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First Isn’t Often Best: A Quick Look at Past First Overall NHL Draft Picks

June 18th, 2017 at 11:25 AM
Aggregated By Sports Media 101

Last year’s first overall pick: Auston Matthews. Arguably the top guy after a mere one year after their draft.

Photo by Jeffrey T. Barnes/Getty Images

I don’t know if you know this, but the New Jersey Devils have the first overall pick in the 2017 NHL Entry Draft. This Friday, we will learn whether the Devils will choose Nico Hischier, Nolan Patrick, or someone else entirely. It’s the first time the Devils have ever had the first pick in their history in New Jersey. Given the state of the team and where it is in terms of rebuilding the roster, this selection pretty much has to be a success. In theory, this shouldn’t be a problem. The first player picked would surely be the best prospective player in that year’s draft class.

Perhaps so when it comes time to select the player. However, history and hindsight show that the first overall pick does not often turn out to be the definitive best player in that year’s draft class.

Thanks to HockeyDB, I went through the last 47 drafts from 1970 through to 2016. 2016 is obviously the most recent NHL Draft to identify who the past first overall picks were and quickly see if they were really the best in their draft class. Even though the NHL Draft began as an amateur draft in 1963, teams were still obtaining prospects through a sponsorship system. That is, NHL teams owned a junior team and the players on those teams would effectively be prospects for that team. That system went away in 1969. That was also the last year where Montreal was allowed to draft two Quebec-based prospects ahead of everyone else in the draft. Therefore, I started with 1970 for a true “first overall” pick.

As for determining if they were the best, this was more or less a quick check. There can be – and should be! – arguments made over whether Patrick Roy was really the best player to come out in the 1984 Draft. And Luc Robitaille and Brett Hull were outstanding players. But that was the same draft class led by Mario Lemieux, who is arguably the second greatest player ever. So I would put Lemieux in the definitive category. It’s a quick look, not a full-on analysis of 47 draft classes.

As it turned out, in only 9 out of 47 drafts did the #1 pick really stand out above all else. You may disagree with these choices and want to include others, but the larger point remains. Being first often doesn’t mean being the best:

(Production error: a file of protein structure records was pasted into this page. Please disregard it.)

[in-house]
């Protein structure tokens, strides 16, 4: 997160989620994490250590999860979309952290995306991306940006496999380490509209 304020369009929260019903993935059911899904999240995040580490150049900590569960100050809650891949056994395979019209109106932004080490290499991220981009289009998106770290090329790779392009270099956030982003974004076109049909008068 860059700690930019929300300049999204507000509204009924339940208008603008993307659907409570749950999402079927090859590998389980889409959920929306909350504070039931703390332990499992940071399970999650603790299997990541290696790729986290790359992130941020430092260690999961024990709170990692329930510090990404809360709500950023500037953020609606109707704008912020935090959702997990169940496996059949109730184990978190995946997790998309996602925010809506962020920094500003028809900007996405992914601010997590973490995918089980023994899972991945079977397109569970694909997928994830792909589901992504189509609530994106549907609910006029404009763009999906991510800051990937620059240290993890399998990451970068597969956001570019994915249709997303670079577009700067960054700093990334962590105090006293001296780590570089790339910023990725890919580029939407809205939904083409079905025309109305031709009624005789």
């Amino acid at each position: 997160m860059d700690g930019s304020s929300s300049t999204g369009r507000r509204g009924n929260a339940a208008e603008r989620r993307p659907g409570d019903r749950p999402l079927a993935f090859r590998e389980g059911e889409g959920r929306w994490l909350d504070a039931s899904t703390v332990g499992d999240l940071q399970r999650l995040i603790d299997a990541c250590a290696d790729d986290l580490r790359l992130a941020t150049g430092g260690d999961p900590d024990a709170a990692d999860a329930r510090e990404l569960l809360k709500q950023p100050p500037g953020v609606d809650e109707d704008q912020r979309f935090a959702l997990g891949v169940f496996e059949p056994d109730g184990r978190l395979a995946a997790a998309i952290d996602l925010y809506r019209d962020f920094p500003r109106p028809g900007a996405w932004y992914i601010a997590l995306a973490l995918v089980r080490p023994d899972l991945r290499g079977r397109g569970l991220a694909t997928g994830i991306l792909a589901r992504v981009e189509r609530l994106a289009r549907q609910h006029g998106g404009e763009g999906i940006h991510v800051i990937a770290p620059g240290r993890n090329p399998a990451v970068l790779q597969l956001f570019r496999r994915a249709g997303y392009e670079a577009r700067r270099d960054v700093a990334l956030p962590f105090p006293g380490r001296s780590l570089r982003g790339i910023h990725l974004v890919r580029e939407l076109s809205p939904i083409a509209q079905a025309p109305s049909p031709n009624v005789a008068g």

The 1st Overall Picks That Turned Out to be the Best Player in their Draft Class

  • Gilbert Perreault, C, 1970, Buffalo
  • Denis Potvin, D, 1973, NY Islanders
  • Bobby Smith, C, 1978, Minnesota
  • Mario Lemieux, C, 1984, Pittsburgh
  • Alex Ovechkin, LW, 2004, Washington
  • Sidney Crosby, C, 2005, Pittsburgh
  • Patrick Kane, RW, 2007, Chicago
  • John Tavares, C, 2009, NY Islanders
  • Connor McDavid, C, 2015, Edmonton

Not only is this list somewhat short, it’s also somewhat recent. After the first one, there was one other in the 1970s, one in the 1980s, and none until the Ovechkin-led class of 2005. There’s still some time for some changes (Victor Hedman over Tavares?). Especially with the last one. Although, it’s going to take a lot to jump McDavid since McDavid is one of two players in that recent year that surpassed 100 points and he’s got Jack Eichel beat by 35 points at the moment. Further analysis may break this down further, but it’s not at all common where the first overall pick turns out to be a clear-cut best player.

That said, there were more cases were maybe the first overall pick wasn’t the very best in that draft class but an argument could be made that they were. I counted 15 of those instances, with a good number of them being in recent drafts.

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Tags: Brad Richards, Bryan Berard, Chris Chelios, Chris Phillips, Connor McDavid, Daniel Alfredsson, Ed Jovanovski, Erik Johnson, Gabriel Landeskog, HockeyDB, Ilya Kovalchuk, Jack Eichel, Jason Spezza, Mark Recchi, Mats Sundin, Mike Modano, Nathan MacKinnon, New Jersey Devils, NHL Entry Draft, Nikolaj Ehlers, Owen Nolan, Patrik Elias, Pavel Datsyuk, Peter Forsberg, Ray Whitney, Rick DiPietro, Roman Hamrlik, Scott Niedermayer, Sergei Fedorov, Sergei Gonchar, sidney crosby, Teemu Selanne, Vincent Lecavalier

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